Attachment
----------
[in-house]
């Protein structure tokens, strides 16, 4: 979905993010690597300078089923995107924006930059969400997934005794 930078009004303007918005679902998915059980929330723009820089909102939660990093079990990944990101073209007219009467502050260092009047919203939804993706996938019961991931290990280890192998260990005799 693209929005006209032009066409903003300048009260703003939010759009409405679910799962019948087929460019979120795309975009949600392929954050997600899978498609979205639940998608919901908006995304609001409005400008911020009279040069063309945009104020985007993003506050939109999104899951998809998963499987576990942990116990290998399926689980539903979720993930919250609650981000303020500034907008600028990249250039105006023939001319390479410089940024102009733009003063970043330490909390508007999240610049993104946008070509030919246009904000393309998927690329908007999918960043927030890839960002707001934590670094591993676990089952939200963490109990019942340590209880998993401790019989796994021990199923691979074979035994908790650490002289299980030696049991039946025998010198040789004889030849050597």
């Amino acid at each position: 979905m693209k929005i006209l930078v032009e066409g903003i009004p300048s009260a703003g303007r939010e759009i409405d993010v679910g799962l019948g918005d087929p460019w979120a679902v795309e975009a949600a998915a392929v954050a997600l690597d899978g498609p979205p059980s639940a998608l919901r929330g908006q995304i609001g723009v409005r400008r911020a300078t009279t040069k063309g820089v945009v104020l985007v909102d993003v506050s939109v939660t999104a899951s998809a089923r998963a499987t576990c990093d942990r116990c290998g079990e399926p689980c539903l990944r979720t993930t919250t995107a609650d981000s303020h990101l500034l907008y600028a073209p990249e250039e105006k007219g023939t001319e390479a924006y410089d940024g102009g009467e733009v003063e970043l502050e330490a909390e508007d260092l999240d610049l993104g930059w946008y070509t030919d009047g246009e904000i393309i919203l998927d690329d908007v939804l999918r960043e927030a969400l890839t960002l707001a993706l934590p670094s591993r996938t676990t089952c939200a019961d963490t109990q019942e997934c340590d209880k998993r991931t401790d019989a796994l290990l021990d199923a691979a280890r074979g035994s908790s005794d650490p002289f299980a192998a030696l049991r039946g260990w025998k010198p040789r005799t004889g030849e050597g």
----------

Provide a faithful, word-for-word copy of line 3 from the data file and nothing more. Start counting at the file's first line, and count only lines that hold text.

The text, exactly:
């Amino acid at each position: 979905m693209k929005i006209l930078v032009e066409g903003i009004p300048s009260a703003g303007r939010e759009i409405d993010v679910g799962l019948g918005d087929p460019w979120a679902v795309e975009a949600a998915a392929v954050a997600l690597d899978g498609p979205p059980s639940a998608l919901r929330g908006q995304i609001g723009v409005r400008r911020a300078t009279t040069k063309g820089v945009v104020l985007v909102d993003v506050s939109v939660t999104a899951s998809a089923r998963a499987t576990c990093d942990r116990c290998g079990e399926p689980c539903l990944r979720t993930t919250t995107a609650d981000s303020h990101l500034l907008y600028a073209p990249e250039e105006k007219g023939t001319e390479a924006y410089d940024g102009g009467e733009v003063e970043l502050e330490a909390e508007d260092l999240d610049l993104g930059w946008y070509t030919d009047g246009e904000i393309i919203l998927d690329d908007v939804l999918r960043e927030a969400l890839t960002l707001a993706l934590p670094s591993r996938t676990t089952c939200a019961d963490t109990q019942e997934c340590d209880k998993r991931t401790d019989a796994l290990l021990d199923a691979a280890r074979g035994s908790s005794d650490p002289f299980a192998a030696l049991r039946g260990w025998k010198p040789r005799t004889g030849e050597g």